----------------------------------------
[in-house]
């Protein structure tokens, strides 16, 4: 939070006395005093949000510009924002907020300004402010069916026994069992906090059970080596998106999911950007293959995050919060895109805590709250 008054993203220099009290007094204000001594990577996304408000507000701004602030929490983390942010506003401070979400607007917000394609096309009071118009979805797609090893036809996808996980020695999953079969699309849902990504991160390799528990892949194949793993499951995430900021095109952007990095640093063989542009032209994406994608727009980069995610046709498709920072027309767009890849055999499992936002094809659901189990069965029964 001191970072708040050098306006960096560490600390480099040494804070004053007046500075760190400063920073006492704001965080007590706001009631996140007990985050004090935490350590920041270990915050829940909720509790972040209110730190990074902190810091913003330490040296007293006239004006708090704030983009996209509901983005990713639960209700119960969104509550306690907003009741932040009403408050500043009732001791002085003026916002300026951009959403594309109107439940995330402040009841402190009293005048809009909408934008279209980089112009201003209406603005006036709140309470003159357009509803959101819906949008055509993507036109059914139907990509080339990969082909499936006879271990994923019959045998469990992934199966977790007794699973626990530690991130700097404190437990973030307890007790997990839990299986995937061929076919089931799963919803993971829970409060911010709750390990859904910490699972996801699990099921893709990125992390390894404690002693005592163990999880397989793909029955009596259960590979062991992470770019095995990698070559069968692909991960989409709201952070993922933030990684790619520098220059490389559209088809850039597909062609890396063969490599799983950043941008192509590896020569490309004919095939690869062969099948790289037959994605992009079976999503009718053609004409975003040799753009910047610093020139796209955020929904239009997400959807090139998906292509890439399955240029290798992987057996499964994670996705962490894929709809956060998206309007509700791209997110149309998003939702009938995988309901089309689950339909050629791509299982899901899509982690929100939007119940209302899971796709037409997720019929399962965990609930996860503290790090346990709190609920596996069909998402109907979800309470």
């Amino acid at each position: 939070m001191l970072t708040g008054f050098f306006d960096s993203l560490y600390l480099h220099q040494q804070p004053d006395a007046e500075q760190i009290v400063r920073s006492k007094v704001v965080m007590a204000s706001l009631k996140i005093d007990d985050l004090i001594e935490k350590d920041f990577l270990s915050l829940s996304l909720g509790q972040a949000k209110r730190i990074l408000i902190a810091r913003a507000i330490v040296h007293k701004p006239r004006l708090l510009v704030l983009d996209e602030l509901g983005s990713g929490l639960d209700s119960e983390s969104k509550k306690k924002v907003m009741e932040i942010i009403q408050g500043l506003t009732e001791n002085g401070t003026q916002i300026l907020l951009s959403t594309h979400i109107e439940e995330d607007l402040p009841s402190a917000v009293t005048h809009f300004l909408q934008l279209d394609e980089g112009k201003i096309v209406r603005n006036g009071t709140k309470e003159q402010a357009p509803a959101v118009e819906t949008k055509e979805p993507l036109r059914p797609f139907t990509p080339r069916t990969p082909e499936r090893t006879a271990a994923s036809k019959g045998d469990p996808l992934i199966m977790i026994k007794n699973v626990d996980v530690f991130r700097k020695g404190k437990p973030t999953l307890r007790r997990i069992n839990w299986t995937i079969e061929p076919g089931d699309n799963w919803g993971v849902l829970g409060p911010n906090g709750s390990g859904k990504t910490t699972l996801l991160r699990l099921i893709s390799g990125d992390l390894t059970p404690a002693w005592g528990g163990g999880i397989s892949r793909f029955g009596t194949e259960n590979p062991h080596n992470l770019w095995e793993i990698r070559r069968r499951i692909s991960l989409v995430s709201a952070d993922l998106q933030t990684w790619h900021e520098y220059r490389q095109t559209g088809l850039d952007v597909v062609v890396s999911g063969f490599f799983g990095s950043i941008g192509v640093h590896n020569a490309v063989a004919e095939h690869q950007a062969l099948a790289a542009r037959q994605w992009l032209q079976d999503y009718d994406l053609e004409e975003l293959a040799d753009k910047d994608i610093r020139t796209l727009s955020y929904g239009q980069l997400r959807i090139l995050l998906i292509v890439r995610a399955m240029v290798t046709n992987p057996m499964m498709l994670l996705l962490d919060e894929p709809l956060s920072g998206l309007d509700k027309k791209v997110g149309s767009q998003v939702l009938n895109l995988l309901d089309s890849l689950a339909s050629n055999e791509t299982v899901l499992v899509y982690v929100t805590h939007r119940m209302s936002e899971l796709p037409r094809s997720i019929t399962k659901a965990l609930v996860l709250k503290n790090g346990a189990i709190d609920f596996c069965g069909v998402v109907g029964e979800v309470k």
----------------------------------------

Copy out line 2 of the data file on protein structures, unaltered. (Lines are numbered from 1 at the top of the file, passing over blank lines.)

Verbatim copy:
């Protein structure tokens, strides 16, 4: 939070006395005093949000510009924002907020300004402010069916026994069992906090059970080596998106999911950007293959995050919060895109805590709250 008054993203220099009290007094204000001594990577996304408000507000701004602030929490983390942010506003401070979400607007917000394609096309009071118009979805797609090893036809996808996980020695999953079969699309849902990504991160390799528990892949194949793993499951995430900021095109952007990095640093063989542009032209994406994608727009980069995610046709498709920072027309767009890849055999499992936002094809659901189990069965029964 001191970072708040050098306006960096560490600390480099040494804070004053007046500075760190400063920073006492704001965080007590706001009631996140007990985050004090935490350590920041270990915050829940909720509790972040209110730190990074902190810091913003330490040296007293006239004006708090704030983009996209509901983005990713639960209700119960969104509550306690907003009741932040009403408050500043009732001791002085003026916002300026951009959403594309109107439940995330402040009841402190009293005048809009909408934008279209980089112009201003209406603005006036709140309470003159357009509803959101819906949008055509993507036109059914139907990509080339990969082909499936006879271990994923019959045998469990992934199966977790007794699973626990530690991130700097404190437990973030307890007790997990839990299986995937061929076919089931799963919803993971829970409060911010709750390990859904910490699972996801699990099921893709990125992390390894404690002693005592163990999880397989793909029955009596259960590979062991992470770019095995990698070559069968692909991960989409709201952070993922933030990684790619520098220059490389559209088809850039597909062609890396063969490599799983950043941008192509590896020569490309004919095939690869062969099948790289037959994605992009079976999503009718053609004409975003040799753009910047610093020139796209955020929904239009997400959807090139998906292509890439399955240029290798992987057996499964994670996705962490894929709809956060998206309007509700791209997110149309998003939702009938995988309901089309689950339909050629791509299982899901899509982690929100939007119940209302899971796709037409997720019929399962965990609930996860503290790090346990709190609920596996069909998402109907979800309470």